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Hippos and ducklings

Here are some better photos of “Hilda the Hug Me! Hippo”, my sock hippopotamus. You can see her hand-embroidered eyes, nose, and mouth, which I did by winging it with some embroidery floss.

I even gave her some eyelashes, and some tufts on the end of her little tail.

Her posture is pretty funny too. I think I might just keep her!

The ducks showed up with some babies! Two sets, on different occasions, so far.

Their mama likes to talk to me. She will walk right up to me and quack, quack, quack. She’s the same duck who ran into some trouble before, the one we caught in a sheet so I could remove some fishing line from her leg. She seems to know me. Sometimes she will just sit and look at me for a while, tilting her head this way and that. She’s very sweet.

We’ve only seen one duckling today, and we’re hoping the others are hiding down by the pond with the other mama duck. They don’t all leave the pond together lately. Some stay behind. The ducklings in the other set are smaller, and I haven’t seen them myself yet. I’ve only heard about them.

It’s a big trip for them. They will just fall asleep in place while the other ducks are standing nearby. If anyone slows down long enough, it’s nap time.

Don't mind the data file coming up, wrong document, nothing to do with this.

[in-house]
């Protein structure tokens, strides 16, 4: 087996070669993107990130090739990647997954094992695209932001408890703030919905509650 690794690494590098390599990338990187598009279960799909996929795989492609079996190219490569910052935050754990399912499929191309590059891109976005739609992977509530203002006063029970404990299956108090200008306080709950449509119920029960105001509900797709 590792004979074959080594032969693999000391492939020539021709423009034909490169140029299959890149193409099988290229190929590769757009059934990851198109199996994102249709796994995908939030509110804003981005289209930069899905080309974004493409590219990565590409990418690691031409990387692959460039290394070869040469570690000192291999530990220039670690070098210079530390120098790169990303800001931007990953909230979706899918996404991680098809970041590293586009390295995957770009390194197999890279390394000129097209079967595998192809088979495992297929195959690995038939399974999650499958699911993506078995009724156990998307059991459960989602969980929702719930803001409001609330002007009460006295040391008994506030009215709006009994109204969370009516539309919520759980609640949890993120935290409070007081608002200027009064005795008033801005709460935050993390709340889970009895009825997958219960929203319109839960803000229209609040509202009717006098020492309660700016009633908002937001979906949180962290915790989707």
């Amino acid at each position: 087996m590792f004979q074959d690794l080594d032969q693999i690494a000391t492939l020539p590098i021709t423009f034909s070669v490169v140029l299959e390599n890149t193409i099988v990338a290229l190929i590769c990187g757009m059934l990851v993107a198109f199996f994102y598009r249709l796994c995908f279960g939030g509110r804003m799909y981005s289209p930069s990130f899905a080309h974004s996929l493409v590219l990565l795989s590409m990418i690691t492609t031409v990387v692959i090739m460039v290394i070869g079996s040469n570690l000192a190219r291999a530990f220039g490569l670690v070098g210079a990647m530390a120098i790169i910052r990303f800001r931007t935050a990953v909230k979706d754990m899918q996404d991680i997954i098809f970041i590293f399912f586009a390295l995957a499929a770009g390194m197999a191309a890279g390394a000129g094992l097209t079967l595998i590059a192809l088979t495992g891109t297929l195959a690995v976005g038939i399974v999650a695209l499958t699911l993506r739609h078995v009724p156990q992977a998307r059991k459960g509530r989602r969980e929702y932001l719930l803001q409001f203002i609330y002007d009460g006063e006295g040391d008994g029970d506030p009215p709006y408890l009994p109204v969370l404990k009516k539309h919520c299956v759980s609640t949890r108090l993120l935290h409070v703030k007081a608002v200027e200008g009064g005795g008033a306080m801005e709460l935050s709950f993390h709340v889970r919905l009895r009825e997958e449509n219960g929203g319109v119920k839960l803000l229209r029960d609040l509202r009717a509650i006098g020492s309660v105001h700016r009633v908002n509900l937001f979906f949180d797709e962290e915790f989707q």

Update: Just as I was posting this, one of the missing ducks appeared limping badly, unable to make it up the hill. We caught him in a sheet and found he had a long fishing hook stuck in his leg. We couldn’t get it out, but managed to cut it off so it won’t get snagged on anything. We poured some peroxide on the wound, but there is only one avian vet we know of who was willing to help last time, and he isn’t open at this hour. So, we will have to wait and see. Please everyone…pick up your stuff and dispose of it properly when you leave a place. Garbage and leftover fishing hooks and fishing line cause so much suffering.

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Been busy busy

Everyone has just been lining up, waiting to be photographed over here.

But, first there were doll stands that needed to be painted,

supplies that needed to be organized,

and a dresser, in which the dolls are now napping, that needed to be assembled.

What a lot of hardware! I’m glad it was so neatly laid out.

This ratcheting screwdriver with interchangeable bits helped me a lot. It’s a WorkForce 21-Piece Ratcheting Screwdriver Set that originally came from Home Depot some time back. Too bad I didn’t notice the ratcheting feature until I was putting together the last drawer. You don’t have to let go of the handle to keep turning it, which is pretty cool. Like I said before, you never know what handy things you will find in our closets.